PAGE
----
# Solar energy

1. Sep 26, 2004

### chound

Is it possible to have solar panels one over the other with little space between them to get 10 panel stacked structures to increase the amount of solar energy absorbed?

There are four solar panels. Another 4 on top of them leaving some space between this four and the bottom four. In the junction where the 4 panels join if we have a concave lens of very small focal length. This will make the sun rays to converge at f. Now we take a convex lens and fix it in such a way that the its focus will lie on the focus of the concave lens. The convex lens will make the lightrays diverge and this can be made to fall on the 4 solarpanels below.

Is this possible? :surprised

Next:
Can we make transparent solar cells?

2. Sep 27, 2004

I got a bit lost on the first bit of your question...

However, why would you want transparent solar cells? If the solar cells absorb the incident radiation, there is nothing left to 'go through' them.

3. Sep 27, 2004

### LURCH

Possible, yes. Useful, not.

If you leave the gap between one layer of solar panels, and use this get to allow sunlight pass-through to a second layer of solar panels, the amount of energy collected by the second layer of solar panels will be about as much (though not quite as much) as would have been trapped if you had simply closed the gap in the first layer with more solar panels.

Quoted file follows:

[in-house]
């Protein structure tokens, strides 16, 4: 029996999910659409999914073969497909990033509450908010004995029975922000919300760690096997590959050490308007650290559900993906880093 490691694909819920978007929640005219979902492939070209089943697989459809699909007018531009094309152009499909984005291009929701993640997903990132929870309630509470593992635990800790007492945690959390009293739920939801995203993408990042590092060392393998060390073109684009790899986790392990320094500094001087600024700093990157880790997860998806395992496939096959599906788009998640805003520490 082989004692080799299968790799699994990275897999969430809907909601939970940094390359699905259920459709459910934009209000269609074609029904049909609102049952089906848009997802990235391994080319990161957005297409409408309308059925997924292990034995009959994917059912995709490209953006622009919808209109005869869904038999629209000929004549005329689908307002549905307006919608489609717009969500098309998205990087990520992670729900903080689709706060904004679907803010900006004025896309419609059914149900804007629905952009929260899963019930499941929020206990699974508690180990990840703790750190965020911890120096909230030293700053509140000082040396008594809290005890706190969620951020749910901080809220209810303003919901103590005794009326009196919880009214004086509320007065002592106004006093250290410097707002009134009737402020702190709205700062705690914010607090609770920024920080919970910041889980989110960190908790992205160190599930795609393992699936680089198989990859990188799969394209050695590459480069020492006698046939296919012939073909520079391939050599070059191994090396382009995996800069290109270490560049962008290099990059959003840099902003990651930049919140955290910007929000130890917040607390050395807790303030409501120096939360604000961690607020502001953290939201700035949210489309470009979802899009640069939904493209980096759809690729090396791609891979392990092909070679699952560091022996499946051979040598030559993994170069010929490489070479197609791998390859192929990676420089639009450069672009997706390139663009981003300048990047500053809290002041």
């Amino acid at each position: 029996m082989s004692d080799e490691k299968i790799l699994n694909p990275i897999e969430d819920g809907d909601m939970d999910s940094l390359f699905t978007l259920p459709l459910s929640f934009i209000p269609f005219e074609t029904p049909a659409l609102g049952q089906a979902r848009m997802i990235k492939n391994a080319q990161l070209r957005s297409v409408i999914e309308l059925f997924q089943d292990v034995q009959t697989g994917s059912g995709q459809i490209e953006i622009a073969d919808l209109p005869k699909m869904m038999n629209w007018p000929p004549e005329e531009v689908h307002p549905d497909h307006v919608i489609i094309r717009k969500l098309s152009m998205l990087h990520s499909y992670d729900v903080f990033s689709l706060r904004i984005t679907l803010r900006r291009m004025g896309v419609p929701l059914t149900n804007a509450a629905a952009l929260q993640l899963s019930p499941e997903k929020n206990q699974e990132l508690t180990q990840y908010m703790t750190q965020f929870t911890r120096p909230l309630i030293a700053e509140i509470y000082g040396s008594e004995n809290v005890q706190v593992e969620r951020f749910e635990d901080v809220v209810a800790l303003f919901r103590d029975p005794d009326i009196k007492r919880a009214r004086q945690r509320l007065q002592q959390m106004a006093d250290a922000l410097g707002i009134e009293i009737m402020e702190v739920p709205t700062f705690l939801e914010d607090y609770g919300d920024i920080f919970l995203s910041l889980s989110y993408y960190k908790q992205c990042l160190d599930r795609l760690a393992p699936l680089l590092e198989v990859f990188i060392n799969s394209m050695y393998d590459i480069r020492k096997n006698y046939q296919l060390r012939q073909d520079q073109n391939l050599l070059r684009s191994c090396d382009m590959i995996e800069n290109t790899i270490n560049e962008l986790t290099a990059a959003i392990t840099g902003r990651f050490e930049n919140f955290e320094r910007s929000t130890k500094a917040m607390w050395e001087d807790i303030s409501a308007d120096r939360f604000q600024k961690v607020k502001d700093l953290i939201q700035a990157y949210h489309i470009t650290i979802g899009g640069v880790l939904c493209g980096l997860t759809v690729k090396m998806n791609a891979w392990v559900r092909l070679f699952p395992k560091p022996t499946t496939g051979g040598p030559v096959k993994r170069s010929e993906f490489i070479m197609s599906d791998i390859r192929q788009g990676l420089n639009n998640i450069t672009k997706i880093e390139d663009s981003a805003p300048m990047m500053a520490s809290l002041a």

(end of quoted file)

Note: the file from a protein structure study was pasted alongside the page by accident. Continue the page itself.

4. Sep 27, 2004

### chound

But we are using lenses to spread sun light over all the panels so wont it increase the energy absorbed?

5. Sep 27, 2004

### False Prophet

It's the same ammount of light no matter how it's spread out. Grab a flashlight and see. As you spread the light out, you'll notice it's not appearing as bright as when it's more focused, though it does cover more surface area.

6. Sep 28, 2004

### Nereid

Staff Emeritus
A more interesting arrangement might be one in which some wavelengths are absorbed in one layer (generating electricity), which is transparent to other wavelengths, which are then absorbed in another layer (different mechanism). IIRC, one type of solar cell works somewhat like this.

Also, why not put a mirror on the bottom of the cell? That way any 'absorbable' light which wasn't has another chance to be absorbed ... on the way up.

7. Sep 28, 2004

### aekanshchumber

Try every thing with the solar panels just keep in mind, its face must recive proper sun light properly.